A report on Project Orion (nuclear propulsion)

Artist's conception of the NASA reference design for the Project Orion starship powered by nuclear propulsion
The Orion Spacecraft – key components
Image of the smallest Orion vehicle extensively studied, which could have had a payload of around 100 tonnes in an 8 crew round trip to Mars. On the left, the 10 meter diameter Saturn V "Boost-to-orbit" variant, requiring in-orbit assembly before the Orion vehicle would be capable of moving under its own propulsion system. On the far right, the fully assembled "lofting" configuration, in which the spacecraft would be lifted high into the atmosphere before pulse propulsion began. As depicted in the 1964 NASA document "Nuclear Pulse Space Vehicle Study Vol III - Conceptual Vehicle Designs and Operational Systems."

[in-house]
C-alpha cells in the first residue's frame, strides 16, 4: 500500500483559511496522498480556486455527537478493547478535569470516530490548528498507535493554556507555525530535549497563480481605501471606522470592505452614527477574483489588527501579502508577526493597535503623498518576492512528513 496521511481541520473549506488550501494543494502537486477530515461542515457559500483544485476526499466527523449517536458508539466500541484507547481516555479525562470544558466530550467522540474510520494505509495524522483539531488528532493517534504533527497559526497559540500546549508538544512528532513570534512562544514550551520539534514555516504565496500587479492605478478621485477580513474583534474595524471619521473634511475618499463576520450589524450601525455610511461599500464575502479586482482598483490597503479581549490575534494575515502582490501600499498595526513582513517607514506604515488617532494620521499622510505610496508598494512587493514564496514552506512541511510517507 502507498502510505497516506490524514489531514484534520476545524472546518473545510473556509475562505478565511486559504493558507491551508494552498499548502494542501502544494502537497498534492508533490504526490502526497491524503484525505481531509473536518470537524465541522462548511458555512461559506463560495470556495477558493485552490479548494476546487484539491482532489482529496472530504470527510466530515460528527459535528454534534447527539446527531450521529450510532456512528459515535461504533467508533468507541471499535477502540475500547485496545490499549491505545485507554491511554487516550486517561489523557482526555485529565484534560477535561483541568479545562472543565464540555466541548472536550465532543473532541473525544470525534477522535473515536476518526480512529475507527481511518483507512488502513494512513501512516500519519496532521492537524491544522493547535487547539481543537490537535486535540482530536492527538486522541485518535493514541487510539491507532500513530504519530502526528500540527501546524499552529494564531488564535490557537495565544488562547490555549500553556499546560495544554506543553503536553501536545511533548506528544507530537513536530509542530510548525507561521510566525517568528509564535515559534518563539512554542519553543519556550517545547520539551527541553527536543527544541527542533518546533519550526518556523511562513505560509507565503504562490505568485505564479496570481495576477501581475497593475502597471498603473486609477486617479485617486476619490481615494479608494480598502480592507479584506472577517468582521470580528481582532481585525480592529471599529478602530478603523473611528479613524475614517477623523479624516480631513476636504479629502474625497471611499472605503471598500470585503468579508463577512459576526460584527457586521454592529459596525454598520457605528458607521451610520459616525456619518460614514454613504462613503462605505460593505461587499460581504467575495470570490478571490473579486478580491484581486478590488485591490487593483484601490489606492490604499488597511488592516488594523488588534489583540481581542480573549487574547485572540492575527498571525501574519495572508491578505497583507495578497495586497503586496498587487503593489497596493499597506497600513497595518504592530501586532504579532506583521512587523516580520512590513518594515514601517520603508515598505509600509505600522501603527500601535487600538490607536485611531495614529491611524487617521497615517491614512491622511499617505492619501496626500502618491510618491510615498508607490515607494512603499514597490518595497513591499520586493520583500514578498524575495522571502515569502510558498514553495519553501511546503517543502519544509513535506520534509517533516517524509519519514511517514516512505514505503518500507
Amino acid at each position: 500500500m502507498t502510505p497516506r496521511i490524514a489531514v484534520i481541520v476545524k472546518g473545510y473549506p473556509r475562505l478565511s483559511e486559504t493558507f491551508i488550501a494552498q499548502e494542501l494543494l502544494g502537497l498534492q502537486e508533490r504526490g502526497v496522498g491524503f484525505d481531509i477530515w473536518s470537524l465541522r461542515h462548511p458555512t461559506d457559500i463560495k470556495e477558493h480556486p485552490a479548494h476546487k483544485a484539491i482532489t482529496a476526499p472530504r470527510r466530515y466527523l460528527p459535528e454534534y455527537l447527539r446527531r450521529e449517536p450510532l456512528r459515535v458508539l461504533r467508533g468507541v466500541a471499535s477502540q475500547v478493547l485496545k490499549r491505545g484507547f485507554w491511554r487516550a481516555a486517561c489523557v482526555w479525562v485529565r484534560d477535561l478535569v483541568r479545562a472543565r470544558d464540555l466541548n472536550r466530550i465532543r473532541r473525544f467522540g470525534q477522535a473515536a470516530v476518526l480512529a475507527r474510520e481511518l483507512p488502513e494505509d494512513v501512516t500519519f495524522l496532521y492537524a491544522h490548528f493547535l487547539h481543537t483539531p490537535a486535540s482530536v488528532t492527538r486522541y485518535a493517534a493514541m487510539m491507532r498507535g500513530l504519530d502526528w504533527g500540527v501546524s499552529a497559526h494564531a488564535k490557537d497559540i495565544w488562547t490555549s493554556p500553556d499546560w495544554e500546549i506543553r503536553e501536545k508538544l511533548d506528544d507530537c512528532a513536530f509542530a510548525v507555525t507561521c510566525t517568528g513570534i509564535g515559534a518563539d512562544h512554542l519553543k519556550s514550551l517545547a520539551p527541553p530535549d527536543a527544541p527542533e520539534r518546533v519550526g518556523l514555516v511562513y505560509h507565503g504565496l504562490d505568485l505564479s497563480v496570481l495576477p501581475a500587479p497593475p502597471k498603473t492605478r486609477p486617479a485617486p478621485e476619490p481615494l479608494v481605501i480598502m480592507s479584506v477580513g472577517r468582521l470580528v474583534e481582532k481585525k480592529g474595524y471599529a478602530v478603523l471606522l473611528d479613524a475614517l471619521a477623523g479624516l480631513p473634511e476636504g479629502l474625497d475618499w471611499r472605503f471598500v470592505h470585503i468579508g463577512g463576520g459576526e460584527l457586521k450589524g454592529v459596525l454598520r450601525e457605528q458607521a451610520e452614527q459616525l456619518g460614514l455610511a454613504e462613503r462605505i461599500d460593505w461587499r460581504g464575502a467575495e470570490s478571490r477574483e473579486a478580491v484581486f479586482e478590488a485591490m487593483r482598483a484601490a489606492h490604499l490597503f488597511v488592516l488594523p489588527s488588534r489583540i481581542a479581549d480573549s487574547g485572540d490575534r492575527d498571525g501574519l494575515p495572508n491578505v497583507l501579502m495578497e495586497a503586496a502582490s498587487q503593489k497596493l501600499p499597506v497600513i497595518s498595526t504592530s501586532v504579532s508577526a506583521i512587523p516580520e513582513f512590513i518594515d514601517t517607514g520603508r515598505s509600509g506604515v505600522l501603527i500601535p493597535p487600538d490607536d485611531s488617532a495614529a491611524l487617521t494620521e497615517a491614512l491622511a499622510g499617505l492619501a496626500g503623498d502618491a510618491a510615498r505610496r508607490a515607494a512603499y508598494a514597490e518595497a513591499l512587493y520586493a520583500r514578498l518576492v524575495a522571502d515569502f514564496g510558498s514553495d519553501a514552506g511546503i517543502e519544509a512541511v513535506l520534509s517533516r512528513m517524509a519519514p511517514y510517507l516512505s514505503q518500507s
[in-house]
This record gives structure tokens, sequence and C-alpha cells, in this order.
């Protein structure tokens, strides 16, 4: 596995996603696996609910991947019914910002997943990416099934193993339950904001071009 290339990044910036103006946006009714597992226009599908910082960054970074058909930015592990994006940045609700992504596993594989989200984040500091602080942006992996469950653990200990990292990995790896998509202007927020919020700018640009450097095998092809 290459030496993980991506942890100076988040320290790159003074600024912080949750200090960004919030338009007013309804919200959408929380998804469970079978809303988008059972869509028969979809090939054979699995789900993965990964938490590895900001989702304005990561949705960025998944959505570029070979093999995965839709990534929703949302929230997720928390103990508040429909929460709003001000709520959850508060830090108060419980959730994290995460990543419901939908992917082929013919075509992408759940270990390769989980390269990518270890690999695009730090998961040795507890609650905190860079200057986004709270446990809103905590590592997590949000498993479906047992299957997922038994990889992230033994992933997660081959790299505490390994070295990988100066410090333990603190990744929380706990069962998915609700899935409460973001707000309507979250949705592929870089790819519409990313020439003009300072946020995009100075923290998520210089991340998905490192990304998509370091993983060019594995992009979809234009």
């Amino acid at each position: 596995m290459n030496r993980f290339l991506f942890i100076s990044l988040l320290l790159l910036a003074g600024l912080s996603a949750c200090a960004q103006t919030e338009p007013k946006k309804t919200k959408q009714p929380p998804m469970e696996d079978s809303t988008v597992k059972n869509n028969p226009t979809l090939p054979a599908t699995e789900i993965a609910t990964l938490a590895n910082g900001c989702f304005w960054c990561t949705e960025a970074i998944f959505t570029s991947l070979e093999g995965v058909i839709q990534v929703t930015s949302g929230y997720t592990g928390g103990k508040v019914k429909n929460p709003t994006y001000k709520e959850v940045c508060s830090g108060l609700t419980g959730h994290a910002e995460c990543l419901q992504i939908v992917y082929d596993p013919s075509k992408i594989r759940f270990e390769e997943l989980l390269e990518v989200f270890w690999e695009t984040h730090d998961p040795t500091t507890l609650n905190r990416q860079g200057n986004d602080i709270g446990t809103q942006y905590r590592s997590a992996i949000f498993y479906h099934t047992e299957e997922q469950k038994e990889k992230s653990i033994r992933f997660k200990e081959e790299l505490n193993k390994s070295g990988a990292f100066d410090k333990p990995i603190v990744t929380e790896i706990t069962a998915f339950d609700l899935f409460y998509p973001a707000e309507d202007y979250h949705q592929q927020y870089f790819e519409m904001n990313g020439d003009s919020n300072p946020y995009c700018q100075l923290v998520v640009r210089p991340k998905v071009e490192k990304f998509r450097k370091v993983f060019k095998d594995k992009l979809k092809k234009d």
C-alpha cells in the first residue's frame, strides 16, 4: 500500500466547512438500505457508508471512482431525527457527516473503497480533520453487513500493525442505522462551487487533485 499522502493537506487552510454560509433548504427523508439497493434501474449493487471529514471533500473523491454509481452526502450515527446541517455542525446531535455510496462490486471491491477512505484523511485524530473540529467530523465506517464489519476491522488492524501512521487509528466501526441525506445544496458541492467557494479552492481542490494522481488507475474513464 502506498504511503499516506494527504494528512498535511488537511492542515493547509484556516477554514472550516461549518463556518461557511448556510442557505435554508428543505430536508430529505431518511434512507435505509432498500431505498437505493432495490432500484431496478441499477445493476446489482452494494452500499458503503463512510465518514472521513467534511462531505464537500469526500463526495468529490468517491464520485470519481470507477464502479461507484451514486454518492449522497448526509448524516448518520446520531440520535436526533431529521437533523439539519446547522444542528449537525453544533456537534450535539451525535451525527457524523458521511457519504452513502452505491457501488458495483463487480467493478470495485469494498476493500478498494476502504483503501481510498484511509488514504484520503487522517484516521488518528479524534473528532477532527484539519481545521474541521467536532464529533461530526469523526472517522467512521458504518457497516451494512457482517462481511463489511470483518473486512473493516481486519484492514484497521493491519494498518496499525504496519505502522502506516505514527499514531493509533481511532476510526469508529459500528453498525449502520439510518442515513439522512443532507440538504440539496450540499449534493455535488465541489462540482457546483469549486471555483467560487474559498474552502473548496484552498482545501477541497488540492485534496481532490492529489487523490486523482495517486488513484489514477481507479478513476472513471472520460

Modern pulsed fission propulsion concept
A design for the Orion propulsion module
A design for a pulse unit

Study conducted between the 1950s and 1960s by the United States Air Force, DARPA, and NASA for the purpose of identifying the efficacy of a starship directly propelled by a series of explosions of atomic bombs behind the craft via nuclear pulse propulsion.

- Project Orion (nuclear propulsion)
Artist's conception of the NASA reference design for the Project Orion starship powered by nuclear propulsion

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Concept graphic of a fusion-driven rocket powered spacecraft arriving at Mars

Nuclear pulse propulsion

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Hypothetical method of spacecraft propulsion that uses nuclear explosions for thrust.

Hypothetical method of spacecraft propulsion that uses nuclear explosions for thrust.